Still in lockdown, now what? How firms can thrive post-virus
As the profession has risen to the challenge of Covid-19, Lucy Cohen encourages accountants to use this golden opportunity to demonstrate their worth to current and future clients.
As the news of the lockdown was announced, small businesses all over the UK panicked. Totally understandable: a large percentage of them had just had all of their income taken away from them practically overnight.
But accountants stepped up and became the conduit for the measures the government announced to help businesses. Indeed, outside of food and the direct NHS supply chain, if there was an industry that has really proved their worth over the last few weeks, it’s accountancy.
I personally have never written so many updates so quickly. Or had to amend that content so frequently as I have over the last few weeks. I’ve had messages from friends, and friends of friends, and an old school friend’s third cousin who I met once on a night out, begging me for information about what sort of support is available to them during this time.
I may have missed the delivery, or maybe I forgot to register for one, but I don’t have a crystal ball or a bat phone direct to the government. People seemed shocked that accountants were hearing the announcements at the same time as everyone else.
That said, one thing I have noticed in the accounting community since the pandemic intensified is the profession’s willingness to go above and beyond for our clients. Most of us have not been keeping track of the hours spent providing extra advice, or reviewing work to help our clients out. Why? Because we care about them and we don’t want them to fail.
Maybe finally, out of all this, people will place a value on what we bean counters do.
But sceptics will say that if our clients fail we lose their fees - that’s true. But be that as it may, ultimately we are small business owners too. We know the stress involved and we can empathise with what our clients are going through.
How to thrive despite the virus?
With all that in mind, now might seem like the perfect time to sell your services. After all, plenty of other industries have been quick to point out how valuable they are right now. You can’t buy a piece of home gym equipment for love nor money any more.
And yet, selling now just feels a bit, well, icky. Even for me who has always been very comfortable in the sales side of the business, it just doesn’t feel right. So what do we do as a profession? People can have short memories. How do we, once we start returning to normal, keep in people’s minds and remind small businesses how useful accountants are?
But instead of seeing this as an opportunity to sell, I think this is an opportunity to educate. And educate in a way that sticks.
In times of stress, it’s clear that people have been clamouring for clear, understandable information. We can all use this to learn how best to communicate with our clients to prove our added value.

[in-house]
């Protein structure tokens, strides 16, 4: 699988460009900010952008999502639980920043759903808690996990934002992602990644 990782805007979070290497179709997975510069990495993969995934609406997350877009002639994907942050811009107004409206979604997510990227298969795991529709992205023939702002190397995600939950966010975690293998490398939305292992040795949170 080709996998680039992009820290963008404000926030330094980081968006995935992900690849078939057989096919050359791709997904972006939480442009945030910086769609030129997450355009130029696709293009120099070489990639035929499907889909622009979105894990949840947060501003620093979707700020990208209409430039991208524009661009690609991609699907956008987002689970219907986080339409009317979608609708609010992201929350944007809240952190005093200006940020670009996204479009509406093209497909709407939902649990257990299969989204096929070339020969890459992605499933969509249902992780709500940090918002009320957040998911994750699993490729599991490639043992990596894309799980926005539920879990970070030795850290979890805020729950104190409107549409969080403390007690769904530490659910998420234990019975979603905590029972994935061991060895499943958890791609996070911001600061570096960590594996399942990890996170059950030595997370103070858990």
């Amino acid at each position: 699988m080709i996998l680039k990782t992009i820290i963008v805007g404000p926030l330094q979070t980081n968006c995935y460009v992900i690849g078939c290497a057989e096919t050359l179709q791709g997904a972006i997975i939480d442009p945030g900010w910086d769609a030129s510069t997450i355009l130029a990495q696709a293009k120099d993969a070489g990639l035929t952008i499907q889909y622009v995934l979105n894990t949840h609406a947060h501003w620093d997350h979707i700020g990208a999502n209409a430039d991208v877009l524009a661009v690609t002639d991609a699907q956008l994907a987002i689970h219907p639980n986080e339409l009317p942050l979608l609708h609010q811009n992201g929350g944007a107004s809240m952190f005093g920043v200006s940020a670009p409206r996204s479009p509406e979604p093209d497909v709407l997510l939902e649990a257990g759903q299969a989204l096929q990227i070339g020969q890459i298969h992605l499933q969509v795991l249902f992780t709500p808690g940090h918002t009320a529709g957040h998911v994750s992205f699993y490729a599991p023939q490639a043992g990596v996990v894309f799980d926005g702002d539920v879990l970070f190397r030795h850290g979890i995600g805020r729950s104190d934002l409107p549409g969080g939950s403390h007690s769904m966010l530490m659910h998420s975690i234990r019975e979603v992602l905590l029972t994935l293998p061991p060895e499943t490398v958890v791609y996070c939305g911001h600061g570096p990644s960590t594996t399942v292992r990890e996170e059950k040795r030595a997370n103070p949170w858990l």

If we have gone above and beyond for clients during this period and they come out the other side, it’s the perfect opportunity to ask for a referral. It’s not a hard sell, just a case of saying that if they appreciated your advice throughout this then perhaps they have a friend who could also benefit from your help?
As the initial frenzy of information simmers down and we have to start implementing each step for clients, keep in touch with them and tell them what you’re doing. Over the years, we noticed that many clients didn’t understand exactly what went into doing their work. So we started sending them checklists of all the activities we had undertaken. There have been many more than a handful of clients who reported back that they hadn’t realised just how much we did for them - don’t be afraid to make a bit of a show of what you’re doing.
I really doubled down on that tactic a couple of years ago after I decided to paint my kitchen cabinets. I had been quoted £2500 by a company to do it for me. “Extortionate!” I thought. I can do that myself. My husband and I took a week off work and got all the supplies we need to do the job. Good grief. It took two of us over a week to get it all done - it was terrible and I would never do it again. That £2500 looks like incredible value for money after I’d done the work myself. Lesson well and truly learned. At least my husband and I didn’t split up over it, the kitchen actually looks quite nice, and I took a valuable teachable moment into my business.
I don’t need to tell you all that we’re in unprecedented times. We’re told that 25 times a day at the moment (can we ban that phrase soon please?). But we do have a golden opportunity to easily demonstrate our worth to current and future clients with a bit of clever messaging.
Hopefully, when this all ends, accountants will get some mini superhero badges to wear? And a bat phone. That would still be handy.
Lucy Cohen will be discussing more on how accountants have responded to the impact of Covid-19 in April’s Accounting Excellence Talks webcast. Register to watch the session here.